Need stressed for bringing all corrupt into accountability net -Pakistan Press Foundation (PPF)

Paksitan Press Foundtion

Need stressed for bringing all corrupt into accountability net

KARACHI- Speakers at a workshop on ‘Role of Media in Combating Corruption’ demanded of the government to bring all corrupt elements, including those from armed forces, into accountability net.

The workshop was organised by Defence Journal. Prominent columnist Ikram Sehgal spoke of impact of media on overall performance of any country in his remarks. Former president All Pakistan Newspapers Society (APNS) accused the government for the growing menace of corruption in society. He said the government used advertisement as tool to press newspaper owners. “There are some 200 newspapers on APNS list but the government has some 1,000 registered newspapers. One must ask where are these newspapers,” he added.

Contending take-over by army since 1958 as, what he called ‘another face of corruption’, he criticised its interference in the affairs of the country. He maintained that the country was made for the masses and not for the armed forces. He viewed that army officials should also be held accountable along with civilians.

He criticised the government decisions, including support to the US in its war against Afghanistan. “I am not saying journalists are innocent. They also harmed national interest,” he stated and said some of them accepted the government offers and became ministers.

Chairman National Accountability Bureau (NAB) Lt General Muneer Hafiz said media was an important pillar of any society, and being opinion maker it became more significant than the remaining three pillars. He rejected allegations on government regarding freedom of press and referred to speeches of the participants who held the judiciary and armed forces responsible for corruption. “This is an ample example of press freedom,” he observed.

While acknowledging that NAB made mistakes in its initial days, he asked newsmen to hold themselves accountable. Answering another question he agreed that professional remuneration of low paid government staffers be raised to prevent the menace of corruption. He maintained that domain of the NAB was confined to investigation and prosecution. He reminded the participants that NAB was not the authority to judge or penalise. Regarding any soft approach towards Admiral (retd) Mansoor-ul-Haq, he said the latter was placed in Sihala Jail and not on recommendation of NAB.

Lt Gen Munir strongly denied that measures adopted by NAB effected national economy, shattering the confidence of local investors. He said the Bureau had never been found to have wrongly apprehended the accused and added: “We are not here to harm people. We are their partners and it is our collective duty to prevent loss and harm caused to the country and the countrymen. We do not claim eradication of corruption but promise to deliver.”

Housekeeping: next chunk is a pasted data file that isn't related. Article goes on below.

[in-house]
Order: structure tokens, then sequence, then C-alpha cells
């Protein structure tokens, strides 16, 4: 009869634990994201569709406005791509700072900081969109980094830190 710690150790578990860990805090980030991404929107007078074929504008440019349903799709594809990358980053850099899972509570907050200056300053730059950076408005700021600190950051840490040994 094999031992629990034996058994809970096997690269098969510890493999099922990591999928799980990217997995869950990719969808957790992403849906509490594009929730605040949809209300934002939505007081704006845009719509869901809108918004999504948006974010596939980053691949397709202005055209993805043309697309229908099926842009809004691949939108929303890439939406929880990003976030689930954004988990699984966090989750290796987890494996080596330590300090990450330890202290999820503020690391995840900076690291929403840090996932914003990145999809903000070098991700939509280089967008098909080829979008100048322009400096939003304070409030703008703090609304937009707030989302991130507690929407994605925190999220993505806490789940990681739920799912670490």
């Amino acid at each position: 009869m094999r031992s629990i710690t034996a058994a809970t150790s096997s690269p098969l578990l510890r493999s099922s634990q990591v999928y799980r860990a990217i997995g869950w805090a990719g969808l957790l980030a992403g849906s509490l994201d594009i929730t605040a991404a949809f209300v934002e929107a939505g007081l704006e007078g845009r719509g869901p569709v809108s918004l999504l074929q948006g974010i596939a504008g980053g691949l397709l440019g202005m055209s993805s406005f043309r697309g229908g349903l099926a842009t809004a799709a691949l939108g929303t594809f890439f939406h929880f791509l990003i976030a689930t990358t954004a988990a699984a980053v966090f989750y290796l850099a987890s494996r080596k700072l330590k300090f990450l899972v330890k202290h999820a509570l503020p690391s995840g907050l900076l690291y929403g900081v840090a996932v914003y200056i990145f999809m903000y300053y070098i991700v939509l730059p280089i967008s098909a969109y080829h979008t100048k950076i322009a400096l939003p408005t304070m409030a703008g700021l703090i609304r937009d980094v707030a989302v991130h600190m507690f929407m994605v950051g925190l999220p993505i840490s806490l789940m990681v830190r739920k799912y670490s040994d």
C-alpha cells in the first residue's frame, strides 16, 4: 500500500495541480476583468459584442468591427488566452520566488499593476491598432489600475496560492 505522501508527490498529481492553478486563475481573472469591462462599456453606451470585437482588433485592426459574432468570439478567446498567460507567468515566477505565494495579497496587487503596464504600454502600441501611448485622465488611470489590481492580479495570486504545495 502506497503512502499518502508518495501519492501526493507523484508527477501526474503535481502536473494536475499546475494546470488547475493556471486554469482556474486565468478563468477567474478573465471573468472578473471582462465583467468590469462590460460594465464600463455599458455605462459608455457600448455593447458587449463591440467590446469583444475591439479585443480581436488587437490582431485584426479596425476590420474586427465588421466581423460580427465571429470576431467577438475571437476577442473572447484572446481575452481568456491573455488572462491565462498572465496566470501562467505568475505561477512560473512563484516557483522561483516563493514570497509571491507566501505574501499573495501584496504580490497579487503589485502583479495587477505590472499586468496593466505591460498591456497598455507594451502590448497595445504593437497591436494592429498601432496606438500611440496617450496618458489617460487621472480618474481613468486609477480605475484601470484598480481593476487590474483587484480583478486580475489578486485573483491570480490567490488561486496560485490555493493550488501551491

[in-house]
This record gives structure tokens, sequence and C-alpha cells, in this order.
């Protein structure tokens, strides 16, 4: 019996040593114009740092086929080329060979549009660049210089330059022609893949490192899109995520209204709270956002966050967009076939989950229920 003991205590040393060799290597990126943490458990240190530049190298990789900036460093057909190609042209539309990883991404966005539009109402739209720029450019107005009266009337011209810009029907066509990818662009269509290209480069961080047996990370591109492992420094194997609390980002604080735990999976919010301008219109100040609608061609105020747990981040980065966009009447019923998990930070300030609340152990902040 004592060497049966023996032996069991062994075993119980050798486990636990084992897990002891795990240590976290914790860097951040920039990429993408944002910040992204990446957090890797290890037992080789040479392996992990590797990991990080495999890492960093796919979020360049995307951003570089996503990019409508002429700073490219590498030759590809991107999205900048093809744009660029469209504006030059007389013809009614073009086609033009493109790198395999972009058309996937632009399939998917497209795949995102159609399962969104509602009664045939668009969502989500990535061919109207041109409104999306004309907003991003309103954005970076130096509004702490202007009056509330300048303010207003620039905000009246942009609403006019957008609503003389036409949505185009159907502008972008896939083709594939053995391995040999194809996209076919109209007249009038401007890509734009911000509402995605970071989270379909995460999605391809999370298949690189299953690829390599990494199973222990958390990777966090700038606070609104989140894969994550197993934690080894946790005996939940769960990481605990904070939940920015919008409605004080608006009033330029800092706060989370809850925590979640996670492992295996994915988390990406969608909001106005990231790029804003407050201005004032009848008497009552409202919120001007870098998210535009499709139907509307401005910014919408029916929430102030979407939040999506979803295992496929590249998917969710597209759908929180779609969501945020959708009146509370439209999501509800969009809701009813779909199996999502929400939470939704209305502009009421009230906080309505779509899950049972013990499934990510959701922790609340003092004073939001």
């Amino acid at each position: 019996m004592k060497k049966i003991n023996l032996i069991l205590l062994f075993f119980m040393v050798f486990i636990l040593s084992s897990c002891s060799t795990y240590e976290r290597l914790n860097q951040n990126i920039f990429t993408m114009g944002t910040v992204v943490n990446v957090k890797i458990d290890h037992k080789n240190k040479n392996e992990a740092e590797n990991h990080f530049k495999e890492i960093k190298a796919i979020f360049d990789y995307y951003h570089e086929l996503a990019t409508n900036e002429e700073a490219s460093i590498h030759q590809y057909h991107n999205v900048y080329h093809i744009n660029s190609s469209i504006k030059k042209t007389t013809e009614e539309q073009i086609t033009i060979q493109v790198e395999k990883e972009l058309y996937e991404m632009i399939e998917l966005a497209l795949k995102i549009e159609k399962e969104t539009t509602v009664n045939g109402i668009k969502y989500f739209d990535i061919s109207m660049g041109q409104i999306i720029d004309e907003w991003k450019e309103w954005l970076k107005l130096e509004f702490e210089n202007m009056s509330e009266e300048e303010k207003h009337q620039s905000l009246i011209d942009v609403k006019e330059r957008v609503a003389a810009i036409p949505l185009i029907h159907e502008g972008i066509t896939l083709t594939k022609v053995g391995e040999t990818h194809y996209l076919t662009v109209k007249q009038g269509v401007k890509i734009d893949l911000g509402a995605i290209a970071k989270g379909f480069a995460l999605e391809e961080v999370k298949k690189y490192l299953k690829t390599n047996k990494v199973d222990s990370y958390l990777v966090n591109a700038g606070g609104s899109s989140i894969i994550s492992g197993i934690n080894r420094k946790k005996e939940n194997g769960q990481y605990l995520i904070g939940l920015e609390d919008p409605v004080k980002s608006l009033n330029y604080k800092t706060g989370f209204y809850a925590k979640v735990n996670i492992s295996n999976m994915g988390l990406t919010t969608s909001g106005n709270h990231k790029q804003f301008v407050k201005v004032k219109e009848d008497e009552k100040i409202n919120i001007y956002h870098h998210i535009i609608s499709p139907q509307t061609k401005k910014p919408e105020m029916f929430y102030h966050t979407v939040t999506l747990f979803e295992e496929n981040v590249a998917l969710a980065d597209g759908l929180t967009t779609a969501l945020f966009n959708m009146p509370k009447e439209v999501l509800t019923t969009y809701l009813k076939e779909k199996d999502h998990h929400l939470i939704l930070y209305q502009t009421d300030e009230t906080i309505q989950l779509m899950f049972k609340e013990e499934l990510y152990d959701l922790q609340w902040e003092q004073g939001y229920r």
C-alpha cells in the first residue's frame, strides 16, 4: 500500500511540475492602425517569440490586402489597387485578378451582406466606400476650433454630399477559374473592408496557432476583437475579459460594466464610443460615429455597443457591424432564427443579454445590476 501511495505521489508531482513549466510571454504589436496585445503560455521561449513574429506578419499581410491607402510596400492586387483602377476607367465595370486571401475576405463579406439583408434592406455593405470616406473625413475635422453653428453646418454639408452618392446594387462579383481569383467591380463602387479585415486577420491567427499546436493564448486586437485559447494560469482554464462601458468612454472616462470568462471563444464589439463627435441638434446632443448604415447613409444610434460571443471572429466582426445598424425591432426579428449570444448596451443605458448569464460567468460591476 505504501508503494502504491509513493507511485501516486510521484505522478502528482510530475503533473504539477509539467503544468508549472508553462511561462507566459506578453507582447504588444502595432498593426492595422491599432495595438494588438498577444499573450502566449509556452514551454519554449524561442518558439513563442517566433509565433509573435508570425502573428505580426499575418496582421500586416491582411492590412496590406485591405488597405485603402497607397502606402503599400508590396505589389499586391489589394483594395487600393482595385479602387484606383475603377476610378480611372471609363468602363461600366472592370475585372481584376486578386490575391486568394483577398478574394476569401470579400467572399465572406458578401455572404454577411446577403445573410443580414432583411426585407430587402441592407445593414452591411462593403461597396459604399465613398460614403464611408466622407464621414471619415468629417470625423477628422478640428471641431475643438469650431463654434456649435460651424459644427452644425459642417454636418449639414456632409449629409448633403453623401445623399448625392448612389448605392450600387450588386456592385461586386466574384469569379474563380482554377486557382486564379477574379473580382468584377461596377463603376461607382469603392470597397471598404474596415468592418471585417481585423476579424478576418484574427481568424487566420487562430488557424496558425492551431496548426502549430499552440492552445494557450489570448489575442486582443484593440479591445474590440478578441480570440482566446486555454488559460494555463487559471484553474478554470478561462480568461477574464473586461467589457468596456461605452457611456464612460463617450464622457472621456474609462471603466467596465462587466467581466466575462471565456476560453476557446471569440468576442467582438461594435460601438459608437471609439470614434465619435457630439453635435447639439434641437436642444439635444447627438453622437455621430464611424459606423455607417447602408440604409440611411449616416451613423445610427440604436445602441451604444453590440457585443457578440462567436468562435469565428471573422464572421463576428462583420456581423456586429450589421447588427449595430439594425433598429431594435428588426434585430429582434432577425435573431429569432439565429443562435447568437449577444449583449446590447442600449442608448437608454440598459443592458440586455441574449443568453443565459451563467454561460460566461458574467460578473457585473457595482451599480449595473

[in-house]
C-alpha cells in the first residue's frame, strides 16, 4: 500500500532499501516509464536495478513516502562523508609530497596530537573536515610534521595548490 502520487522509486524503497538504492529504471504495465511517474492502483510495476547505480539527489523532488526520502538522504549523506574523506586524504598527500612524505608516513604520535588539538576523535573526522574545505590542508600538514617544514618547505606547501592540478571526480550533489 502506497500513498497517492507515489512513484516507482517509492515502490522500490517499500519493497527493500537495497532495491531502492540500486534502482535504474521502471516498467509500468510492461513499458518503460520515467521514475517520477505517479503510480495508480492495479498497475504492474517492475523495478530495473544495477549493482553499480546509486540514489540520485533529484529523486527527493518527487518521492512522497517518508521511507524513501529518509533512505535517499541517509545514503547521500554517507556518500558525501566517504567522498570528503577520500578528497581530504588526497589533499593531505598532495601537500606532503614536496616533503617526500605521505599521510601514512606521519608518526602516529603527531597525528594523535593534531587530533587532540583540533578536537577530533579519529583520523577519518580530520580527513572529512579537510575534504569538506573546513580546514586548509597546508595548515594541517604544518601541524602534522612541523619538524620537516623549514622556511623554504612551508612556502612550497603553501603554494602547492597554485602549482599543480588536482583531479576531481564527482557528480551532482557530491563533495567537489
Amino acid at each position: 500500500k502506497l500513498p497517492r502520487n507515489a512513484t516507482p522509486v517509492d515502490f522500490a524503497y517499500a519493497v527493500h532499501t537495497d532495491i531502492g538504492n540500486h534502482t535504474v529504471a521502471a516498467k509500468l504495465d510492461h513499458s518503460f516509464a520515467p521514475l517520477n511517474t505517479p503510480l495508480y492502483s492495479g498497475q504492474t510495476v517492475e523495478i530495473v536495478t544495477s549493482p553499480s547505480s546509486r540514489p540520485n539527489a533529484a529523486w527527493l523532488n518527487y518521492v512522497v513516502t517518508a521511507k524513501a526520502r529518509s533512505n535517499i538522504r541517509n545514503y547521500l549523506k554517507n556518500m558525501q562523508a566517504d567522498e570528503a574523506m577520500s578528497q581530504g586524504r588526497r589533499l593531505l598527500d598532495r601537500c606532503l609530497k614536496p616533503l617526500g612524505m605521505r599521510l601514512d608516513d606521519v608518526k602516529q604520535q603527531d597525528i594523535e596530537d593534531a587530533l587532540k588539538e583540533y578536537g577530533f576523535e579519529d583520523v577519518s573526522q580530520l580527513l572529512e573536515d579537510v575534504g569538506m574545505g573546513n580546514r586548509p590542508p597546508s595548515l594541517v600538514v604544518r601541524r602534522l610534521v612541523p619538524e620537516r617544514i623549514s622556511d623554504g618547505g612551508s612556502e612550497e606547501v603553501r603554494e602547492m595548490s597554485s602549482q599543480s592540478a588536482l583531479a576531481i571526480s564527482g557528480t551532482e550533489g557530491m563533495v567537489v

Supporting provision for Media Ombudsman he also appreciated speakers representing print and electronic media for candid and honest introspection of media itself.

Criticising the role of NAB, President APNS Hameed Haroon termed it as ‘partial’ as it did not touch institutions like military. He said press in Pakistan itself was ‘not corrupt’, it was the government, which made it corrupt by creating and providing funds through secret funding. Former governments had also established dummy newspapers to use media for their interest, he pointed out and strongly criticised Wage Board Award for workers of newspapers and contended that it was ‘injustice with owners’.

Executive Editor Business Recorder Arshad Zuberi criticised the government for using advertisements as tool to influence newspapers. He recalled that ‘Lifafa Journalism’ had started during the era of Gen Ayub Khan to get news published by paying money. He accused former governments for establishment of secret funds.

Former Governor Balochistan and columnist Lt Gen (retd) F S Lodhi highlighted the importance of free press for civilised society, saying it could help in eliminating violation of human rights. He emphasised the need for better relations between the media and the government.

Senior Journalist Ghazi Salahuddin used the term ‘intellectual corruption’, saying it did not mean only financial corruption. Former governor of Sindh Kamaluddin Azfar called for joint struggle by judiciary and media to combat corruption. He cited a Roman saying: ‘Who would guard the guardians?’

Prominent journalist Kamran Khan maintained that press was not free to highlight corruption in armed forces. President Karachi Press Club, Sabihuddin Ghausi strongly recommended the need for a broad-based ownership of newspapers to eliminate the element of corruption in print media. He said ‘Professional Editor’ mandatory for all newspapers to eliminate the concept of ‘Proprietor- cum-Editor”. Sajjad Mir, Muhammad Najib, Gen Lodhi, Kamal Azfar, Ayaz Amir were among other speakers.

Source: The News
Date:7/7/2002